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The North-Carolina standard. [volume] (Raleigh, N.C.) 1834-1850, August 07, 1839, Image 3

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nrEPTlQN OF PETITIONS. j ed to the Palace. . Several of the Bishops did not! abstain from travelling after dark, from fear of rob-
esome remarks in the-last Register, on I receive the most flattering reception by : the popu- bery and violence j and farmers return from market
We see np.;t;xne 4,Wh disclose lacey . . v V ; . y,u- .-, in company, from the like fear, after dark. The
01 AWUiw v . . i " ' nrnJnAro i1n i. tr.n.'tn An (ho
1 - - . , i
.1 BTtirrt
tne r- f .... :r aw and in-
nrh "double dealing, " ww.j
muC .uu Sneaking of ihe Reception of
SSK W i. rW J .heir f ies,
the Rcister says Dr. Montgomery has given "pre-
ly the same vote:" mis me negiMc.
J LKova thnt votinj? to receive a peti-
The following is the Queen's Answer : "
V I duly appreciate your zeal for the interests of
Religion, and your care for the established Church.
" I am ever read y to receive the advice and assis
tance of the House of Lords, and to give to their
recommendations the attention which their author
ity justly deserves.
"At the same time I cannot help expressing my
regret that yoa should have thought it necessary to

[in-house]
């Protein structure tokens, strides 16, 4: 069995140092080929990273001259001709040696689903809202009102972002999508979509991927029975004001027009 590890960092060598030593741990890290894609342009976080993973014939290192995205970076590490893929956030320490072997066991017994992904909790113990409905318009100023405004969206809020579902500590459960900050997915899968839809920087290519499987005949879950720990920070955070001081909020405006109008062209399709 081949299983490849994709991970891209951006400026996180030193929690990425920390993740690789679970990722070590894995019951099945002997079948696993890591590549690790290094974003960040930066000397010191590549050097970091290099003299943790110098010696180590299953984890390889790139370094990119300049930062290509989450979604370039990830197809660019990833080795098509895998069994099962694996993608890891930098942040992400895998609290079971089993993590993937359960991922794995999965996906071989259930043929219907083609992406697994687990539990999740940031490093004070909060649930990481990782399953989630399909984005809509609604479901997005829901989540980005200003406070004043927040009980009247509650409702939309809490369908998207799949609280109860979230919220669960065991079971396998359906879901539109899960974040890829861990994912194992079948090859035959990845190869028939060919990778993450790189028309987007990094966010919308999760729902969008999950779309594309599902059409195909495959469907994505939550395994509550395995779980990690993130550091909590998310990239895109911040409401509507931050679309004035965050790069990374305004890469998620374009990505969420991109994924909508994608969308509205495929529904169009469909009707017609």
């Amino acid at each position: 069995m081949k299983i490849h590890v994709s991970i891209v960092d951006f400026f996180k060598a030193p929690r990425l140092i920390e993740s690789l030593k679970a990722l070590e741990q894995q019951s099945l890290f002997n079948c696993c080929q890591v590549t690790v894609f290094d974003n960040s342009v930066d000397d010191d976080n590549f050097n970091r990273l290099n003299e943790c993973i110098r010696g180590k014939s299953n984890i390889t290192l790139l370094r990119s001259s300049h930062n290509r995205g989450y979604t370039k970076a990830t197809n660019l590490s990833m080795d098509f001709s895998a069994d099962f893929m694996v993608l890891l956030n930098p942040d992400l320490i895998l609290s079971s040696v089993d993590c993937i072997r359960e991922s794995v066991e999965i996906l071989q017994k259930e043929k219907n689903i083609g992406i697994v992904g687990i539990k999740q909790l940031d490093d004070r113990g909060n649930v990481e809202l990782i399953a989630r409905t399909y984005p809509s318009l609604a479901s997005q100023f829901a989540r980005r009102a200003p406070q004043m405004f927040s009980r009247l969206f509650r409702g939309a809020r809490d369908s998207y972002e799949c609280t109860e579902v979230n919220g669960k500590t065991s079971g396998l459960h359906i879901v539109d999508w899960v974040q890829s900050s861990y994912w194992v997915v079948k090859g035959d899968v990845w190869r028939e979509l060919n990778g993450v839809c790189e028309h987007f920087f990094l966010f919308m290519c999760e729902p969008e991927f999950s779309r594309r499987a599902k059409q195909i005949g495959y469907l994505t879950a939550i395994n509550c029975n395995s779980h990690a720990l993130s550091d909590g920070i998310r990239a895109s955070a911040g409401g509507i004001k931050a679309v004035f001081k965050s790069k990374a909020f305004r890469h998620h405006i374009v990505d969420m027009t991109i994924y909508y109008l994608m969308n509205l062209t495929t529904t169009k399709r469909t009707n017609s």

take such a step on the present occasion.. .
" You may be assured that, deeply sensible of
the duties imposed on me, and more especially of
that which binds me to the sunnort of the Estab-
. . ik.j n 1. r i ii i- .
V:. .u came as treating all Abolition Petitions "2 s "ul . ? - A 1 7?' ?se VZ
umoi cu m iuc uy me vyuusi
that sacred obligation.
" It is with a deep sense of that duty that I have
After errone- tnougnt it right to appoint a Committee of my Pri
vate Council to superintend the distribution of the
Grants voted by the House of Commons for Public
Education. Of the proceed ins of this Committee
Reports will be laid before Parliament, so
.House ot Lords will be enabled to exer-
i - w . . . i . ,t
. . . . u . j ,u0 cise us juagmeni upon inem : ana i trust mat tne
must think tne peopie unaui w wutv.- funds Iaced at n disposal will 5e found to have
plainest proposition, or to ueieci iuc uju
highways, being almost without protection
any civil force, are subject to extensive and sy
j m net err, u" i"-s r
induce uj . ,
tion to establish correspondence with Hayti, an in
dependent nation, with a view to putting a stop to
debate and the entertainment of the question in
Mfln. is the same thing as voting to receive
. hni;.ih glaveni in the District of Col-
,.-, thp same as treating
... it a Mr. Clav recommended !
Rut we beg our readers to observe how clearly the
Register condemns Us own party
ously charging Dr. Montgomery with giving pre
ike same votes that the ".Whigs" give, the
Register declares him, on that account, to be unfit to Annual I
Present the District! Surely the Federal Whigs that the 1
. i .,noM to rnmnrphend the ?lse.us J'
atic depredation. Warehouses . have been discov
ered in Manchester, conducted by persons living in
a respectable sphere of life, filled with the produce
of plunder,"
The Whig party have so long, indulged in the
belief that thev constituted all the "decencv" and
ea in me Dy ine constitution lor tne lulhlment ol have monopolized all the intelligence of the land,
that now, doubtless, thinking that their great repu